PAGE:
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MADISON - A gay rights group will ask the Wisconsin Supreme Court on Tuesday to reject a lawsuit that seeks to invalidate the state's new domestic partnership law.

Fair Wisconsin said it will seek to intervene in a lawsuit that asks the court to strike down the law giving same-sex couples some spousal benefits. The move is the latest development in a case that has already faced one unexpected delay since its filing July 23.

Nine-hundred seventy couples have been added to the registry since the law went into effect in August, Department of Health Services spokeswoman Stephanie Marquis said. Registering gives them limited legal protections such as the right to visit each other in the hospital, take medical leave to care for an ill partner and inherit assets when a partner dies.

"We are filing to intervene so that we can protect the interests of our members who have a really important need for these protections," said Katie Belanger, executive director of Fair Wisconsin. "We're confident the court will make a fair and just decision, and we want to make sure we can assist in that process."

Members of Wisconsin Family Action, a social conservative group, claim in the lawsuit the registry violates the constitutional ban on gay marriage and civil unions approved by voters in 2006.

They want the law declared unconstitutional and are asking the Supreme Court to take the case directly, bypassing trial and appeals courts. The high court is considering whether to do so and has ordered the state to respond to the lawsuit by Tuesday.

Fair Wisconsin led the opposition to the 2006 amendment, and then lobbied lawmakers to pass the domestic partnership law as part of the state budget this summer. It will be represented in the case by the Lambda Legal Defense and Education Fund, a New York-based gay rights group.

Madison attorney Lester Pines, who is representing the state, said he will also ask the court not to take the case on Tuesday. He had no comment on Fair Wisconsin's planned attempt to intervene, other than to say he had not coordinated with the group his firm has represented in the past.

Jim Campbell, a lawyer for the Alliance Defense Fund, which is representing the plaintiffs, said he is not surprised by the attempt to intervene. He said it was too early to know whether the plaintiffs will oppose it.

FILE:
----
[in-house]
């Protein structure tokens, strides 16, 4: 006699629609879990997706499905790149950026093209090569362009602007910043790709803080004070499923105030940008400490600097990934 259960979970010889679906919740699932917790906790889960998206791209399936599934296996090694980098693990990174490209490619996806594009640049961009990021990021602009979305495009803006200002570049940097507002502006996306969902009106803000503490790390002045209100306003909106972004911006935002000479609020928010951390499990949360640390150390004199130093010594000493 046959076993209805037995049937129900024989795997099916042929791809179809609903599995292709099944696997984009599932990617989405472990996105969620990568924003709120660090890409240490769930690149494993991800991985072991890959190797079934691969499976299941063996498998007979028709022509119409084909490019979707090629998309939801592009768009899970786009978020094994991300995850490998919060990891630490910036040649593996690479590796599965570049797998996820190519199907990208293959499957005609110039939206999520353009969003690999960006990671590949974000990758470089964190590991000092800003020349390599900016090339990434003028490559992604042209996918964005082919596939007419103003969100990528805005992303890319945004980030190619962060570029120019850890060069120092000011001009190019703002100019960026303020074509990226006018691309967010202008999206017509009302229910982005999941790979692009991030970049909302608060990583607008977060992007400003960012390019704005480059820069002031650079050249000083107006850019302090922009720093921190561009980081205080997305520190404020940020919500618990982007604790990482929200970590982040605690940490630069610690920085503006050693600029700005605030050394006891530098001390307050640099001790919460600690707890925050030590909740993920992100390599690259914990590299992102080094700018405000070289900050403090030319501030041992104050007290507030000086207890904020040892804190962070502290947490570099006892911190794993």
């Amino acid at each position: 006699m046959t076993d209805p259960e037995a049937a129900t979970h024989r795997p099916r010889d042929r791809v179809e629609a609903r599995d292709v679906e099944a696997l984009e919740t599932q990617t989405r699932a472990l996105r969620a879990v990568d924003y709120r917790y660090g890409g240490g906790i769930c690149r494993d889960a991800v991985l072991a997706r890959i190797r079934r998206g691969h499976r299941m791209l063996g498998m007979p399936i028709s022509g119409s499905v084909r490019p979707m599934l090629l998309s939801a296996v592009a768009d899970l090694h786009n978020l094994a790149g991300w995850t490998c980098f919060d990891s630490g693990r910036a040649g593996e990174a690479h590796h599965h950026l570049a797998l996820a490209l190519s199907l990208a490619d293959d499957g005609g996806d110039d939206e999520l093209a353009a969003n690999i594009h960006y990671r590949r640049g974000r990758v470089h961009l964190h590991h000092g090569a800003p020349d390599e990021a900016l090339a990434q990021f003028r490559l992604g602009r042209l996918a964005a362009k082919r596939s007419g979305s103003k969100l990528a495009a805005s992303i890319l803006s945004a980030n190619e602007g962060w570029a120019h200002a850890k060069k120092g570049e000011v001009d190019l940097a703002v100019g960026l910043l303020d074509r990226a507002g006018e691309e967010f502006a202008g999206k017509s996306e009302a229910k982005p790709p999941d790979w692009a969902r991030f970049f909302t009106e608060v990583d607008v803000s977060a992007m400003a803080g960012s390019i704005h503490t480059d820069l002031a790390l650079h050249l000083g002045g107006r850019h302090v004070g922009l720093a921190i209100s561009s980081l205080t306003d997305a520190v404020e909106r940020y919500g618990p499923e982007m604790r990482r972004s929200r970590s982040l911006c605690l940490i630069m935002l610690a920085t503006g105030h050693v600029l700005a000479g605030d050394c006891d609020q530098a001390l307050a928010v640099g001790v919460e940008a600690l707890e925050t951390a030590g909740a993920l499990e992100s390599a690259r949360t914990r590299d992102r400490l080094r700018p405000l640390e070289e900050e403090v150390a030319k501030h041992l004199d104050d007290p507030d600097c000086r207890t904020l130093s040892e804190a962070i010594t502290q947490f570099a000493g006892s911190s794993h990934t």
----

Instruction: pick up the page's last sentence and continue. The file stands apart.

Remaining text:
"Obviously, it could delay the speedy progression of the case if there's a dispute over their right to intervene, or they raise additional issues the current parties aren't," he said. "It does pose that risk. ... We are eager for the court to weigh in."

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Gov. Jim Doyle hired Pines last month to defend the law after Attorney General J.B. Van Hollen refused to do so. Van Hollen said he believed the law was unconstitutional because the new relationships are too similar to traditional marriage.

After Pines was hired, he received a three-week extension from the court so he could have more time to respond.

Lambda Legal Attorney Christopher Clark said he will tell justices in court filings Tuesday the case has too many facts in dispute to be decided now and a trial court should hear it first.

He said Fair Wisconsin wants to show how supporters of the amendment told voters in 2006 it would not prohibit governments from offering domestic partner benefits. Such fact-finding is typically done in a trial court.

Clark said he rejected the argument the case should be expedited to the high court so same-sex couples can know sooner whether their relationships are valid. He said there was no emergency for the court to act now.

"Same-sex couples are going to be better served by having a deliberate presentation of the evidence that lays out their case as opposed to rushing to judgment," he said. "We believe the history and evidence is squarely on our side."

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